The idea of sharing one’s thoughts, or being immediately accessible to young people or parents can be enough to put off even the most intrepid professional.

That’s why training must accompany any attempt to encourage teachers and leaders to use Twitter. That training should be aligned with the focus (see point 1) and should happen in conjunction – as opposed to the “here’s a Twitter course”.

5. Hand over the training process to our students

Teachers and school leaders are used to the traditional top down, cascade model of training which has been the dominant training approach for the last fifty years. However, by encouraging our students to become the teachers we achieve two things. Firstly, we model to students that we are also learners and that no single group has a monopoly on knowledge. Secondly, the training we would receive could be collaborative and once again model the kind of learning and teaching approach we would hope to promote in our classrooms.

6. Seek out the Ryan Giggs effect

It’s a sad fact that Twitter use exploded in the UK when people wanted to find out information about the mystery footballer at the centre of a news scandal. Not that I’m suggesting that we mirror Mr Giggs’ behaviour but that we look for events, news and possibly personalities that people can only get access to through the medium of Twitter.

7. Create the tipping point though lots of tiny steps

Promoting Twitter use will never be achieved through the traditional single BIG project approach. The approach we should be taking is to build its application into everything we do to the extent that it eventually permeates everyone’s practice. By seeking to achieve that tipping point, the group of “late” or even “never” adopters – as described in Point 2 – are much more likely to begin to make of use of the tool and, in so doing, achieve the more important underlying objective of improving educational practice.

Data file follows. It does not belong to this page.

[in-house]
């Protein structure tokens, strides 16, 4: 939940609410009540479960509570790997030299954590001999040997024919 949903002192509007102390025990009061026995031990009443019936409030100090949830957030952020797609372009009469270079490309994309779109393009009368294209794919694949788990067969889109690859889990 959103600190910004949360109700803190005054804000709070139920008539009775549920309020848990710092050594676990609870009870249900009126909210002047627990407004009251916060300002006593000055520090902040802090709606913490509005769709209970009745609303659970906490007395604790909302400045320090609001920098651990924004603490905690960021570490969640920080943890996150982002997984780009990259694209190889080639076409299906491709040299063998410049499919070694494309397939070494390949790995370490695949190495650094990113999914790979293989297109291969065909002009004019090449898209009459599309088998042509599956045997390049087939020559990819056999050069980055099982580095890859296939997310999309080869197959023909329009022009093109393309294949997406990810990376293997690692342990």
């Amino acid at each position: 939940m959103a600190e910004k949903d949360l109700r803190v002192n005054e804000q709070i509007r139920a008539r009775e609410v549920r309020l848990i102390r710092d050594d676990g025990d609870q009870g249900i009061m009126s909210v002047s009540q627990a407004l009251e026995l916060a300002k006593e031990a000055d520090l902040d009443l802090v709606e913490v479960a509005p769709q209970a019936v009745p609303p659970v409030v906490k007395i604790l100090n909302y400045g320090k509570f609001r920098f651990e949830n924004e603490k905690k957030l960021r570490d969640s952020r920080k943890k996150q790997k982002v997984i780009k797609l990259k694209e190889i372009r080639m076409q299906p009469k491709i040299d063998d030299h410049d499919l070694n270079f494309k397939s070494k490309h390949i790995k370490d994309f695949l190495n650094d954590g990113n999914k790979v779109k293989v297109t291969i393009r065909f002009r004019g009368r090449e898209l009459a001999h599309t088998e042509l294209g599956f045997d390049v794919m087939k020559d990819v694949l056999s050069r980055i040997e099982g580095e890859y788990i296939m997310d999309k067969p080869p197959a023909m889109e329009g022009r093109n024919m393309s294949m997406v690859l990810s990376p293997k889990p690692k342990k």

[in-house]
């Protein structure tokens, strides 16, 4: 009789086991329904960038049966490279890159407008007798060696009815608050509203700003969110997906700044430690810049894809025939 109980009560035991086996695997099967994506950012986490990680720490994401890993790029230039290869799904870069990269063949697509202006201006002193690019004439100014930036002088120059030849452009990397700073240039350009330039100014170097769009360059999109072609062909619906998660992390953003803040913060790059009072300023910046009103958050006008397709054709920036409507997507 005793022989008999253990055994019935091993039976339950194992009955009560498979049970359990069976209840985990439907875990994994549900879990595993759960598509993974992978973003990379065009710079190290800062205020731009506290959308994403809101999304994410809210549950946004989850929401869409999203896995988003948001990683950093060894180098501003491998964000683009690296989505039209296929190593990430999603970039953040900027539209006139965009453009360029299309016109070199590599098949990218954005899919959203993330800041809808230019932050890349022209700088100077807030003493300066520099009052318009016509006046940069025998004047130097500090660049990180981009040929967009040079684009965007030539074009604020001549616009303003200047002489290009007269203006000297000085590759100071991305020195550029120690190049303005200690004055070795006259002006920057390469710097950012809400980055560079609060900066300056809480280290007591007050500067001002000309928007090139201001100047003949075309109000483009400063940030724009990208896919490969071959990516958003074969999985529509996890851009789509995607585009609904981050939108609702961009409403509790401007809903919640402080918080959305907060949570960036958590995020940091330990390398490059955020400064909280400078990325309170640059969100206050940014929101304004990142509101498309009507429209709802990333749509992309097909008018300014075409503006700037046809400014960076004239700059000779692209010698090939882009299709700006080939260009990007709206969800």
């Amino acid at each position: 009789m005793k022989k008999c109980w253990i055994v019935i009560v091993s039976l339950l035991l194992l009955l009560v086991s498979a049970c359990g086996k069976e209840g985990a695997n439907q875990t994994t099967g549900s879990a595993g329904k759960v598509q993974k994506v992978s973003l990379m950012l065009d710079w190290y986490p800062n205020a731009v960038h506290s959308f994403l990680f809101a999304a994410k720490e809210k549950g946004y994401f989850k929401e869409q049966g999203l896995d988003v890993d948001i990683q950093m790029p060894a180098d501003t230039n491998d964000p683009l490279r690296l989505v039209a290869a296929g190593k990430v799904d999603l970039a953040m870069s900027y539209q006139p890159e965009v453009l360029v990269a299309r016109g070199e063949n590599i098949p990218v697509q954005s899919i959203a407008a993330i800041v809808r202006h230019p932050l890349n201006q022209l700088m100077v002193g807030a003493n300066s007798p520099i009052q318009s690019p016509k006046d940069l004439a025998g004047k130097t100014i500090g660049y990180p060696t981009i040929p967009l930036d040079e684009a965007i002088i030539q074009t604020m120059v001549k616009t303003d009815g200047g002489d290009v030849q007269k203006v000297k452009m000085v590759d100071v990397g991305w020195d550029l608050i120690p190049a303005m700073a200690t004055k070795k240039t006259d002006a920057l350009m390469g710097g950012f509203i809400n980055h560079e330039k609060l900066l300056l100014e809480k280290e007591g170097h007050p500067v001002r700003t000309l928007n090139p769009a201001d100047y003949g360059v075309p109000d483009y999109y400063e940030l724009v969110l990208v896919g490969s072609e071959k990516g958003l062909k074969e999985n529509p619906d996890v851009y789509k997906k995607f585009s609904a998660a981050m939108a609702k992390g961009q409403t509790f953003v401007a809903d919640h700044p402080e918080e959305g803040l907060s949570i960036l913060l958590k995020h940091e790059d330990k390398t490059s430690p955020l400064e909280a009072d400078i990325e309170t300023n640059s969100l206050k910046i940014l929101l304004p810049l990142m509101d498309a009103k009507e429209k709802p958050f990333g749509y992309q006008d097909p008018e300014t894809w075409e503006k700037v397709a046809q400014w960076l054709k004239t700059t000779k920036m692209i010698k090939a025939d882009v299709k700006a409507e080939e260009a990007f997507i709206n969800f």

Microfinance: supporting social enterprise for student and community benefit


Option 29 described in the curriculum for excellence senior phase post was described simply as: Establish a microfinance investment fund for student application.

I’ve been asked by a number of people to explain what I meant by this and how it might work.

This option has a number of threads but the starting point is founded upon a perceived need to encourage students to actively create social enterprises which will benefit their communities, and in turn,themselves.

The idea is not new and is rooted in the Grameen Bank  concept, although with more of a focus upon community benefit and personal/group development, rather than tackling poverty. The scheme should certainly tackle some of the symptoms of poverty within communities.


The concept is based upon the establishment of a microfinance fund using donations from local business people and other sources – councils included.  This money would be placed in a trust to which students, or other members of a community, could submit an application for a micro loan which would allow them to establish and develop their social enterprise. The only stipulation – aside from the viability of the plan – would be that the proposal must have a direct benefit to their local community.

An example we have been developing relates to an Elders Buddy Scheme. Let’s say that a student (or students) at the school applies to the fund for an interest free loan to set up the buddy scheme, which will involve families or individuals paying a minimal fee for a young person to spend 5 hours week making an evening home visit to an elderly person. The social entrepreneur/s, would use the loan – to a maximum £1000 – to pay for advertising, information materials, recruitment, training, disclosure fees, and other costs.

The microfinance fund would seek to provide additional support through a business /community mentor and a further network of relevant contacts  and fellow social entrepreneurs.

Areas of possible community benefit include; early years and child care; elderly care; youth programmes; disability support; and environment.

Obviously there are numerous working details missing from this description but in order to keep this post brief and to the point I’ll focus upon the benefits to the indviduals and the community they inhabit, and the possible problems.

Here’s a list of possible benefits:

  1. Young people are introduced to the world of work and enterprise in a real and meaningful manner.
  2. Communituties would benefit from the services provided.